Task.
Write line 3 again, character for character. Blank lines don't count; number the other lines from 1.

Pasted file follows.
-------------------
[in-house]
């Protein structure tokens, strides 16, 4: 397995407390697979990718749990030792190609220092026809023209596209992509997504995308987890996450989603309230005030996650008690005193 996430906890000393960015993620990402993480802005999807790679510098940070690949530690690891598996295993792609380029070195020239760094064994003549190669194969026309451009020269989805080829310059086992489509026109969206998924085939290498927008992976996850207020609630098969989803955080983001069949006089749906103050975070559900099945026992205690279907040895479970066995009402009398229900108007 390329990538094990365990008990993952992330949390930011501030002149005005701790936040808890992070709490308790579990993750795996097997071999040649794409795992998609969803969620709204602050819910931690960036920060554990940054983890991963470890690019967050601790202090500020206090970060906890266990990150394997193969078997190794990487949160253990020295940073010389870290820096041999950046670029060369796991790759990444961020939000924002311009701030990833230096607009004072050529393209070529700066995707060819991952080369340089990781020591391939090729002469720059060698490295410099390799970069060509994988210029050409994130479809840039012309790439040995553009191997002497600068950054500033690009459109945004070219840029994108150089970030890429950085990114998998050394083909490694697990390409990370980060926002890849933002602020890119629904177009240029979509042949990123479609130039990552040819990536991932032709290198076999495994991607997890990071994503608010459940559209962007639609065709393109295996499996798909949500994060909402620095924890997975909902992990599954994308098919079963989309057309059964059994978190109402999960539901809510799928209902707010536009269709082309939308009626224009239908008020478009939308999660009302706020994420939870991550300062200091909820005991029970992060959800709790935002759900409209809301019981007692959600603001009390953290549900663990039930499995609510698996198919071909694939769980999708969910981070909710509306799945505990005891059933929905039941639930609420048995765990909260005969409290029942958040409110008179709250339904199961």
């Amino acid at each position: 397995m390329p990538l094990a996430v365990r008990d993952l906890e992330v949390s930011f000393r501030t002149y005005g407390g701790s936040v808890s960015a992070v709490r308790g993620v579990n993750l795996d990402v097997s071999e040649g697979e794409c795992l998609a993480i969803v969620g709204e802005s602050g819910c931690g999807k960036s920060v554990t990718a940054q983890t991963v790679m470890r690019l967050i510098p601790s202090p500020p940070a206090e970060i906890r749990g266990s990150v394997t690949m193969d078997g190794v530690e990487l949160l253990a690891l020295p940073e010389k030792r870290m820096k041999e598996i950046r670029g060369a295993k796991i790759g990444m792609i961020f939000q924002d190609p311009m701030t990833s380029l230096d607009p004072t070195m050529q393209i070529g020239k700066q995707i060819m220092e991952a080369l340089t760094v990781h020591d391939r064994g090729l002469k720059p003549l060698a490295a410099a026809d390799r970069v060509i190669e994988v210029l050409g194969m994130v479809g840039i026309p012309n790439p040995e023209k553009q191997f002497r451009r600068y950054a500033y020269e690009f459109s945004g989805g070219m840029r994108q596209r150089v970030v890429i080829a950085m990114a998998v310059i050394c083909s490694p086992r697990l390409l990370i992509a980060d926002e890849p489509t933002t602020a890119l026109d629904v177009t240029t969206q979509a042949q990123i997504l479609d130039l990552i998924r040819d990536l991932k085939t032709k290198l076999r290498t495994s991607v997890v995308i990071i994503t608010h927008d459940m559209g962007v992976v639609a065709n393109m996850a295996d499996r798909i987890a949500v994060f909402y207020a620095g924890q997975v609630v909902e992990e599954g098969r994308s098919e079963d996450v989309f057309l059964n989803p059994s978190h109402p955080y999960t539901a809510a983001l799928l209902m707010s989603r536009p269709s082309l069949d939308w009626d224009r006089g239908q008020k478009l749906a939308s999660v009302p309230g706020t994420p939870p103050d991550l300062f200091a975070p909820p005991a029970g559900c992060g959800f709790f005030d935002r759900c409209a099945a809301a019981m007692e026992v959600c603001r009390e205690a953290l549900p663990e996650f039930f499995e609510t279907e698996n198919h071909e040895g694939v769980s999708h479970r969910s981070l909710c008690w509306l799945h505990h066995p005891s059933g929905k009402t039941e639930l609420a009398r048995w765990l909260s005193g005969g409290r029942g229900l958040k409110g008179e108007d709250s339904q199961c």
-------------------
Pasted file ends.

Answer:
């Amino acid at each position: 397995m390329p990538l094990a996430v365990r008990d993952l906890e992330v949390s930011f000393r501030t002149y005005g407390g701790s936040v808890s960015a992070v709490r308790g993620v579990n993750l795996d990402v097997s071999e040649g697979e794409c795992l998609a993480i969803v969620g709204e802005s602050g819910c931690g999807k960036s920060v554990t990718a940054q983890t991963v790679m470890r690019l967050i510098p601790s202090p500020p940070a206090e970060i906890r749990g266990s990150v394997t690949m193969d078997g190794v530690e990487l949160l253990a690891l020295p940073e010389k030792r870290m820096k041999e598996i950046r670029g060369a295993k796991i790759g990444m792609i961020f939000q924002d190609p311009m701030t990833s380029l230096d607009p004072t070195m050529q393209i070529g020239k700066q995707i060819m220092e991952a080369l340089t760094v990781h020591d391939r064994g090729l002469k720059p003549l060698a490295a410099a026809d390799r970069v060509i190669e994988v210029l050409g194969m994130v479809g840039i026309p012309n790439p040995e023209k553009q191997f002497r451009r600068y950054a500033y020269e690009f459109s945004g989805g070219m840029r994108q596209r150089v970030v890429i080829a950085m990114a998998v310059i050394c083909s490694p086992r697990l390409l990370i992509a980060d926002e890849p489509t933002t602020a890119l026109d629904v177009t240029t969206q979509a042949q990123i997504l479609d130039l990552i998924r040819d990536l991932k085939t032709k290198l076999r290498t495994s991607v997890v995308i990071i994503t608010h927008d459940m559209g962007v992976v639609a065709n393109m996850a295996d499996r798909i987890a949500v994060f909402y207020a620095g924890q997975v609630v909902e992990e599954g098969r994308s098919e079963d996450v989309f057309l059964n989803p059994s978190h109402p955080y999960t539901a809510a983001l799928l209902m707010s989603r536009p269709s082309l069949d939308w009626d224009r006089g239908q008020k478009l749906a939308s999660v009302p309230g706020t994420p939870p103050d991550l300062f200091a975070p909820p005991a029970g559900c992060g959800f709790f005030d935002r759900c409209a099945a809301a019981m007692e026992v959600c603001r009390e205690a953290l549900p663990e996650f039930f499995e609510t279907e698996n198919h071909e040895g694939v769980s999708h479970r969910s981070l909710c008690w509306l799945h505990h066995p005891s059933g929905k009402t039941e639930l609420a009398r048995w765990l909260s005193g005969g409290r029942g229900l958040k409110g008179e108007d709250s339904q199961c």